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Framing Hanley - Sum Of Who We Are


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From Rockrevoltmagazine.com by Alice, RockRevolt Magazine Co-Founder and Managing Editor

Framing Hanley is bringing it. Oh yes! They certainly are! I’m not quite sure the best way of describing what “it” is, but they are bringing it, and they are bringing LOTS of it. However you care to define that copious amount of “it,” I can certainly tell you at least one thing about it: it’s good!

It feels new. It feels old. It’s comfortable. It touches you. It changes you. Now, Framing Hanley aren’t reinventing the wheel with this latest, but they aren’t putting out the same old crap that every other band is serving up and trying to feed us either. Framing Hanley brings the talent, the passion, and The Sum of Who We Are is the gift of the fusion of those elements.

Right at the moment when you think to yourself, “I just heard this on the radio last week,” BAM! The songs change up, and becomes fresh and completely new. Each song on this album is like a journey, where the path is never circular, and you never see the same scenery twice (albeit similar).

Framing Hanley comes out with their guns blazing with “Criminal,” and we get to whet our appetites with the flavors of what Framing Hanley is capable of. The tintinnabulation lacing the chorus contrasts with the lyrics and the altering tempos exalt the anthemic nature of the varied refrains. “Twisted Halo” bursts into formation, depicting the ever present variation and diversity which reigns in this album. The stanzas drive into refrains whilst swapping time signatures – moving back and forth, again accentuating dichotomies as the lyrics imply: “Heaven Sent and Halos Twisted.”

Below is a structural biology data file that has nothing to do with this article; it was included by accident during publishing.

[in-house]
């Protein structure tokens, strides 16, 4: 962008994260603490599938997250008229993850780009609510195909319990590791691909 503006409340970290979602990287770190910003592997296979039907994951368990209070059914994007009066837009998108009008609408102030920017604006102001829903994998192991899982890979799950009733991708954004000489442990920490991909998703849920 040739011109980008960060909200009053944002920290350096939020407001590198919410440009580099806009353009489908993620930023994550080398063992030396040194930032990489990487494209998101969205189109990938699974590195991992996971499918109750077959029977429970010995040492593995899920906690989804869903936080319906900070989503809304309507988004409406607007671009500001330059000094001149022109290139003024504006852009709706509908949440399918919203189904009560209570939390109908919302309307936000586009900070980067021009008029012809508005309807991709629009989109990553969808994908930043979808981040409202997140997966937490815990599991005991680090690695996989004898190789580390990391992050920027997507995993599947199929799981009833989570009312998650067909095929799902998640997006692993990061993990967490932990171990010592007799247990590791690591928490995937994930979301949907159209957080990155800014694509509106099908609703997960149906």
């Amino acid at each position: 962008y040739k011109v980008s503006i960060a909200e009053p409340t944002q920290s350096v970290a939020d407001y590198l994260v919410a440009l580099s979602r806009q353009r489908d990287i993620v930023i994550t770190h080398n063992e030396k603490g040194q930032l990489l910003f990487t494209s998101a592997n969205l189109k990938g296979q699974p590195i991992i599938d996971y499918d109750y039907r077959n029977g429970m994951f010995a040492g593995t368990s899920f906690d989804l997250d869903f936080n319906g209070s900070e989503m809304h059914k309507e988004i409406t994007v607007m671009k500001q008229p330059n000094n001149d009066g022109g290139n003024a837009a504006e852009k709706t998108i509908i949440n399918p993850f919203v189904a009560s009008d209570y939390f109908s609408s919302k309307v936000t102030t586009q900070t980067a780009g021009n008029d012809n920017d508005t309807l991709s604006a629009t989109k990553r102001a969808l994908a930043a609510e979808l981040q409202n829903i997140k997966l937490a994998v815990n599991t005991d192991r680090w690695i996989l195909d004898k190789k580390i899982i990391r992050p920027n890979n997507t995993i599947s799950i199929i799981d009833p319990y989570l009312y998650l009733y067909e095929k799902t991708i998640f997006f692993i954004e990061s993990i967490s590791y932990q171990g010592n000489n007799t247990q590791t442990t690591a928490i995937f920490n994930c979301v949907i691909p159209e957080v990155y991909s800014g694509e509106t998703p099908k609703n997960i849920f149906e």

A solo guitar introduces 'Collide', a driving rhythm unfolding into the vocals that carry into the chorus, “I got where I want you now,” whilst once again toying with times and tempos. The song slides into and out of different layers and production effects; modern twists and electronic pops abound, all which enhance the framework. Nixon showcases vocal command, the occasional glissando and lyrical emotiveness.
We find the first and only “harsh” song of the album with 'Crooked Smiles'. Introducing a screamed vocal paired with a commercially palatable beat that will cause repletion amongst casual listeners, it provides an edge that makes it stand apart from other songs in this collection, yet remaining faithful to the Framing Hanley style. “Simple Life” arrives with a surprising electronic intro, an anthemic syrupy opener that drives into a neat groove. The heavier electronic effects are complimented by a modern flare, allowing the guitar solo to be more prominent in this song than on any other.






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  • 2 weeks later...

Absolutely love these guys but was not aware they'd released a new disc. I will check the shit out of this asap.

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